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He Left Lachasse in 1939 and joined the House of Worth in 1941.


“This officer is far tougher both physically and mentally than his rather precious appearance would suggest. He possesses a keen brain and an abundance of shrewd sense. His only handicap is his precious appearance and manner, and these are tending to decrease.�

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Amies Training Report Major General Colin Gubbins


M I L ITA RY WORK

Due to Amies language skills, he was called to serve in the Special Operations Executive. The SOE – also known as ‘the Baker Street Irregulars, Churchill’s Secret Army and Ministry of Ungentlemanly Warfare – was a little known about organization that conducted espionage, sabotage and reconnaissance across occupied Europe against the Germans, Japanese and Italians. Amies was posted in Belgium, working with resistance groups. He adapted names of fashion accessories for use as code words, as well as organizing sabotages. He rose to the rank of Lieutenant Colonel, however, he irritated his superiors after he arranged a Vogue photo-shoot in Belgium 1944, post D-Day. Amies was integral to Operation Ratweek, which assassinated and eliminated double agents and Nazi sympathizers in Belgium, however, Amies diclaimed any knowledge of the subject. Amies would have his British Army uniform tailored on Savile Row. He was knighted in Belgium in 1946, made an Officer of the Order of the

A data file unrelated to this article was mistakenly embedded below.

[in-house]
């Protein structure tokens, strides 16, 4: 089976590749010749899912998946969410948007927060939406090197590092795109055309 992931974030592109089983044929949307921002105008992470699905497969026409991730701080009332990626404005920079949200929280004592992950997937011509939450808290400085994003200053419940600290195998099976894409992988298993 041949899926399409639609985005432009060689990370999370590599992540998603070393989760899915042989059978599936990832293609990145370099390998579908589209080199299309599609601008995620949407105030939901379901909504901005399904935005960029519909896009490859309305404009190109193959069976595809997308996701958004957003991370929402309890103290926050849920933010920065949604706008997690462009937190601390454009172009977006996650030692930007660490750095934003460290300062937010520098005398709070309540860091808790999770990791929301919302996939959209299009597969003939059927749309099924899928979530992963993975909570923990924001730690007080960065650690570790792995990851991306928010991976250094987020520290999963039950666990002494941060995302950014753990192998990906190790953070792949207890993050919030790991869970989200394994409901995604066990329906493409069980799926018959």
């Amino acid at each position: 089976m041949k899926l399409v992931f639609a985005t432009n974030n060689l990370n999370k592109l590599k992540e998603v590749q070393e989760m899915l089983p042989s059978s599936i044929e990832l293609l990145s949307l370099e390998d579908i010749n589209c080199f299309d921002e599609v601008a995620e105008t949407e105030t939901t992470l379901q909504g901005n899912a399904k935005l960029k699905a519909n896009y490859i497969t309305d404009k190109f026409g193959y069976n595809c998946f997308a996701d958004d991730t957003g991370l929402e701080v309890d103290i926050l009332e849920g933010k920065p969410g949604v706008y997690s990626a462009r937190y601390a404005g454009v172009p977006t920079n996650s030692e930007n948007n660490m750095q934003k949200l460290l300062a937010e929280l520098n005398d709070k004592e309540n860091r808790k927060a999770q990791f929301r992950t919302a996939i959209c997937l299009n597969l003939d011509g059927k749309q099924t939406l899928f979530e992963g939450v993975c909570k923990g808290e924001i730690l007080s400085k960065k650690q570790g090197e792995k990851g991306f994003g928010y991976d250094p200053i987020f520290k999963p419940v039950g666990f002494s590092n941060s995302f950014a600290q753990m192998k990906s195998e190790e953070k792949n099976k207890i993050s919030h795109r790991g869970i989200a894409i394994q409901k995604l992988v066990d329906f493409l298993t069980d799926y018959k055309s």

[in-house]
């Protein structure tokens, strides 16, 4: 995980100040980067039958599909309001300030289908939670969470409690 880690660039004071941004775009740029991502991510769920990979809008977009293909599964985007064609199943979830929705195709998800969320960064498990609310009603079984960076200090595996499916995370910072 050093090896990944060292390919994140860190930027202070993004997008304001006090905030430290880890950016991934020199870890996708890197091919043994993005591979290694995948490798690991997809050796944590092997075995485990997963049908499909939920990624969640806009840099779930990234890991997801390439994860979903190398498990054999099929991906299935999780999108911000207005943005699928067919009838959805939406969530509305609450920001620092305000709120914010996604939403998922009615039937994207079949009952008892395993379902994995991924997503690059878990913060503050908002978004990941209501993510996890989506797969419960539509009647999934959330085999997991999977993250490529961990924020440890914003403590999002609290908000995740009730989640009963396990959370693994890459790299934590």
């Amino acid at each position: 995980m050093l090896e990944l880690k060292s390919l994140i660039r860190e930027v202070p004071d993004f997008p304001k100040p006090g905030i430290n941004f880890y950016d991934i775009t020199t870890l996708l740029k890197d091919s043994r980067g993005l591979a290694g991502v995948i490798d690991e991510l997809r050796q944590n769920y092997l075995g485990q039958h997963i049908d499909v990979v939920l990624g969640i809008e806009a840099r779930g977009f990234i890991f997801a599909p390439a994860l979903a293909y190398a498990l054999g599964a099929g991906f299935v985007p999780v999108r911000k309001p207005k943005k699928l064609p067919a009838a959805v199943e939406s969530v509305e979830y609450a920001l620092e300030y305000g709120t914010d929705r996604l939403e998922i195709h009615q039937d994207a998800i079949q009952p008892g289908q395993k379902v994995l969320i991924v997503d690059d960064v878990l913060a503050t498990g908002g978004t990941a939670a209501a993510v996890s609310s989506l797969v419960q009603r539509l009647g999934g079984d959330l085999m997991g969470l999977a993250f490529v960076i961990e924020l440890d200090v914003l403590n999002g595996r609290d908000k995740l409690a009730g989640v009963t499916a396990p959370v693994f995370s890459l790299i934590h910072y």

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Crown.


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“A man should look as if he has bought his clothes with intelligence, put them on with care, and then forgotten all about them.�